“The whole day was extremely well organised and each session was well structured. I learnt a lot about different sports available to visually impaired people and had lots of fun too! It is also good to have lots of visually impaired people meeting together to share experiences and ideas.” Participant, Leicester Have a Go Day 2019

 “A fantastic day! Very useful and also inspiring!” Participant, Leicester Have a Go Day 2019

 Registration is required prior to the event and is available on the British Blind Sport website: www.britishblindsport.org.uk/have-a-go-day-northampton/

For further details, contact Alex Pitts, National Partnerships Manager, on 01926 424247 or email alex@britishblindsport.org.uk

British Blind Sport are always grateful of the support of volunteers to help out at these events. If you can spare some time to help the attendees to enjoy the day fully, please get in touch.

 

BBS: Have a Go Day Bristol

Have a go Day Bristol with British Blind Sport

British Blind Sport Have a Go Day Bristol

We are delighted to announce British Blind Sport’s Have a Go Day programme is coming to Bristol!  Working in partnership with Wesport and Vision West of England, the event will take place at St Pauls Sports Centre, Newfoundland Road,
St Pauls, BS2 9NH on Saturday 15th September. Register for the Have a Go Day in Bristol.

Open to anyone with a visual impairment aged 5 and up, including their friends and siblings, come along and take part in an entirely free day of activities including Cricket, Football, Guide Running and many more!

Last year a number of successful similar events took place across the UK. Here’s what other participants had to say:

“I found it amazing! The things I thought I couldn’t do, I actually could. Especially cycling for the first time in 11 years. I felt the wind on my face as we moved around the track. Really enjoyed the day and look forward to the next.” Participant, Have a Go Day Leicester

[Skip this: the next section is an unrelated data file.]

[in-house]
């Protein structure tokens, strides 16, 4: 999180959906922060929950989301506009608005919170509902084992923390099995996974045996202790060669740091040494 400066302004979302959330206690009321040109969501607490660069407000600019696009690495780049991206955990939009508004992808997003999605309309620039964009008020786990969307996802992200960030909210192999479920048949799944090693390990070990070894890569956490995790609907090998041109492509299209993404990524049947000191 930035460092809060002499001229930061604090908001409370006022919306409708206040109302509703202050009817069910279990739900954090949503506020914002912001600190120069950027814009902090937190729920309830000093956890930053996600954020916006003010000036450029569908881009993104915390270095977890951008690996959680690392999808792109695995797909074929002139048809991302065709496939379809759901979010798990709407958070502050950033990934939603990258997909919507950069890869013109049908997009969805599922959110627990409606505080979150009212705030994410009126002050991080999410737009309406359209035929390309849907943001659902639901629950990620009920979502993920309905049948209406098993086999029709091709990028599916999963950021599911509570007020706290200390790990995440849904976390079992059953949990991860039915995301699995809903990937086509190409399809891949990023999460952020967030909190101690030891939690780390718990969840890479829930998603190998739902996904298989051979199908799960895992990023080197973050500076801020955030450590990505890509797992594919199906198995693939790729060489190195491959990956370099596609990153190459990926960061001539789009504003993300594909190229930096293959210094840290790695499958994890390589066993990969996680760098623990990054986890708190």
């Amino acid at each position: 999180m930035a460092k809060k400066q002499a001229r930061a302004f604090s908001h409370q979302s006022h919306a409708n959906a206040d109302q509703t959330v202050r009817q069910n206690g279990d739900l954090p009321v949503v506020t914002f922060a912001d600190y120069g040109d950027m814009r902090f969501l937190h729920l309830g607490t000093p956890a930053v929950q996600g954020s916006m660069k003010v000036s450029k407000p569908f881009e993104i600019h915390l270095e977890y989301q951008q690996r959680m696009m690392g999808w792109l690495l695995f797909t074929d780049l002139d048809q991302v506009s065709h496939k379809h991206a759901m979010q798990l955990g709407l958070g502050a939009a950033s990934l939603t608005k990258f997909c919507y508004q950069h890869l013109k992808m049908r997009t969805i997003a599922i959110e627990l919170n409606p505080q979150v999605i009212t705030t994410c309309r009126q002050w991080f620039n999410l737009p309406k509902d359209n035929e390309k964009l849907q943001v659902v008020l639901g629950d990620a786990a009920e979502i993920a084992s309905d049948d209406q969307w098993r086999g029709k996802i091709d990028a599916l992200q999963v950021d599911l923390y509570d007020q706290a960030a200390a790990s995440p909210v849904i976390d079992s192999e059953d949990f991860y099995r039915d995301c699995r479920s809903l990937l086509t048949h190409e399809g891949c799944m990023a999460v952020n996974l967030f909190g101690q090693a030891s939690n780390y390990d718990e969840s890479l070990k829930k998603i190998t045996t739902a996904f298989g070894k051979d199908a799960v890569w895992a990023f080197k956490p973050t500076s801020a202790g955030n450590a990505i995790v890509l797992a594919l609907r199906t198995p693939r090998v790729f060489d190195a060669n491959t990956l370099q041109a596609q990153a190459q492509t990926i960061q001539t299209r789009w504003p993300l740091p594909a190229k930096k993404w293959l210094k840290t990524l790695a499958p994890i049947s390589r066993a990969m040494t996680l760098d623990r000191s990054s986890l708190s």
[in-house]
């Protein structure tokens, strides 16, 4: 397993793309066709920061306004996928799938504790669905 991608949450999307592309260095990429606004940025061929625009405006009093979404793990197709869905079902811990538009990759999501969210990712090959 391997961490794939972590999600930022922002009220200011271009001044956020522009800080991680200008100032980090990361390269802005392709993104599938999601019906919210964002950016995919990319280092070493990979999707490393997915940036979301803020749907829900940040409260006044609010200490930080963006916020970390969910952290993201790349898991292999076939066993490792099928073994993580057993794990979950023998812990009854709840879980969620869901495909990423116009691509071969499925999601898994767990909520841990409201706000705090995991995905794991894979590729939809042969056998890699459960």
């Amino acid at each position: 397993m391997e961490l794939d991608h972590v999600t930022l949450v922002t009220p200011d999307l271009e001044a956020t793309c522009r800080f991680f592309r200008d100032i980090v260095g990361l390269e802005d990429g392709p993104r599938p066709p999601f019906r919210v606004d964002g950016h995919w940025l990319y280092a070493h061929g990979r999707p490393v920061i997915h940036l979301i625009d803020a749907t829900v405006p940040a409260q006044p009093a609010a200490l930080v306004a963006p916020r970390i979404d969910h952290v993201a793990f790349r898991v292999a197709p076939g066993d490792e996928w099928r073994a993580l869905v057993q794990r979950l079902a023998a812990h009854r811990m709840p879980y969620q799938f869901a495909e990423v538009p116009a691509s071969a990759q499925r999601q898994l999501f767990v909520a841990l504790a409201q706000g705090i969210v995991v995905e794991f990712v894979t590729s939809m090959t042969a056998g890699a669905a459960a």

When and Where

Venue: Bristol Grammar School Sports Hall, University Road, Bristol BS8 1SR

Date: Saturday 15th September   Time: 11am-4pm

 Get Involved!

Register for the Have a Go Day in Bristol.

Contact: For further details please contact Alex Pitts, Participation Officer on telephone:  07929 356428 or email alex@britishblindsport.org.uk

 

BBS: Have a Go Day Bristol!

Have a go Day Bristol with British Blind Sport
Venue:
Bristol Grammar School Sports Hall, University Road, Bristol BS8 1SR
Time:
11.00 am - 4.00 pm
Phone:
 07929 356428
Date:
15th September 2018
Cost:
Free


British Blind Sport Have a Go Day Bristol

We are delighted to announce British Blind Sport’s Have a Go Day programme is coming to Bristol!  Working in partnership with Wesport and Vision West of England, the event will take place at St Pauls Sports Centre, Newfoundland Road,
St Pauls, BS2 9NH on Saturday 15th September. Register for the Have a Go Day in Bristol.

Open to anyone with a visual impairment aged 5 and up, including their friends and siblings, come along and take part in an entirely free day of activities including Cricket, Football, Guide Running and many more!

Last year a number of successful similar events took place across the UK. Here’s what other participants had to say:

“I found it amazing! The things I thought I couldn’t do, I actually could. Especially cycling for the first time in 11 years. I felt the wind on my face as we moved around the track. Really enjoyed the day and look forward to the next.” Participant, Have a Go Day Leicester

When and Where

Venue: Bristol Grammar School Sports Hall, University Road, Bristol BS8 1SR

Date: Saturday 15th September   Time: 11am-4pm

 Get Involved!

Register for the Have a Go Day in Bristol.

Contact: For further details please contact Alex Pitts, Participation Officer on telephone:  07929 356428 or email alex@britishblindsport.org.uk

 

Guide Running – First time for everything

Guide Running - First time for everything!

original article by Ben Roback – www.londonathletics.org

Any time you are asked to imagine something, often the scenario begins with ‘close your eyes’. In the case of guide running, that’s a pretty good place to start.

Guide running for the first time is an incredibly daunting experience. In an instant, you are responsible for another person’s wellbeing and safety. Think about that for a second – would you close your eyes and trust a total stranger to guide you around a track five times on a rainy Saturday morning, or a 5km parkrun with stones, fallen branches and dogs to navigate?